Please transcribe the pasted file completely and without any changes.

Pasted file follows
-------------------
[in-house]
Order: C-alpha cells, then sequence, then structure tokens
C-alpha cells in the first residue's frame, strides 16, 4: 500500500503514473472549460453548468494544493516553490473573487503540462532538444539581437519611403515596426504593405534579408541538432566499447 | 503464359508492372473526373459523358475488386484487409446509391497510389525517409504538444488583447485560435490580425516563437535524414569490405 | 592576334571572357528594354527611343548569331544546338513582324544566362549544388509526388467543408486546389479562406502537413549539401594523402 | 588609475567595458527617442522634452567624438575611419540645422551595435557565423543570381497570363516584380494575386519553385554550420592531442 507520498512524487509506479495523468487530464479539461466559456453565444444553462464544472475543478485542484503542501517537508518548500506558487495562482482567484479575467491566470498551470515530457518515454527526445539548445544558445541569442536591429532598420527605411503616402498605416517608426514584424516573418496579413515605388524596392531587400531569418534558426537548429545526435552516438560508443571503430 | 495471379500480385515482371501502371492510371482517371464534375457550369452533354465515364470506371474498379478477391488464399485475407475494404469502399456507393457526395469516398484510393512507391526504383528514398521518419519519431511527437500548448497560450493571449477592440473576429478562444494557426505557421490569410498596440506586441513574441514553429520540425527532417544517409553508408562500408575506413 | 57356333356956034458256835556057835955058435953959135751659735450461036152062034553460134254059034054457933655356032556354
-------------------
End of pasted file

[in-house]
Order: C-alpha cells, then sequence, then structure tokens
C-alpha cells in the first residue's frame, strides 16, 4: 500500500503514473472549460453548468494544493516553490473573487503540462532538444539581437519611403515596426504593405534579408541538432566499447 | 503464359508492372473526373459523358475488386484487409446509391497510389525517409504538444488583447485560435490580425516563437535524414569490405 | 592576334571572357528594354527611343548569331544546338513582324544566362549544388509526388467543408486546389479562406502537413549539401594523402 | 588609475567595458527617442522634452567624438575611419540645422551595435557565423543570381497570363516584380494575386519553385554550420592531442 507520498512524487509506479495523468487530464479539461466559456453565444444553462464544472475543478485542484503542501517537508518548500506558487495562482482567484479575467491566470498551470515530457518515454527526445539548445544558445541569442536591429532598420527605411503616402498605416517608426514584424516573418496579413515605388524596392531587400531569418534558426537548429545526435552516438560508443571503430 | 495471379500480385515482371501502371492510371482517371464534375457550369452533354465515364470506371474498379478477391488464399485475407475494404469502399456507393457526395469516398484510393512507391526504383528514398521518419519519431511527437500548448497560450493571449477592440473576429478562444494557426505557421490569410498596440506586441513574441514553429520540425527532417544517409553508408562500408575506413 | 57356333356956034458256835556057835955058435953959135751659735450461036152062034553460134254059034054457933655356032556354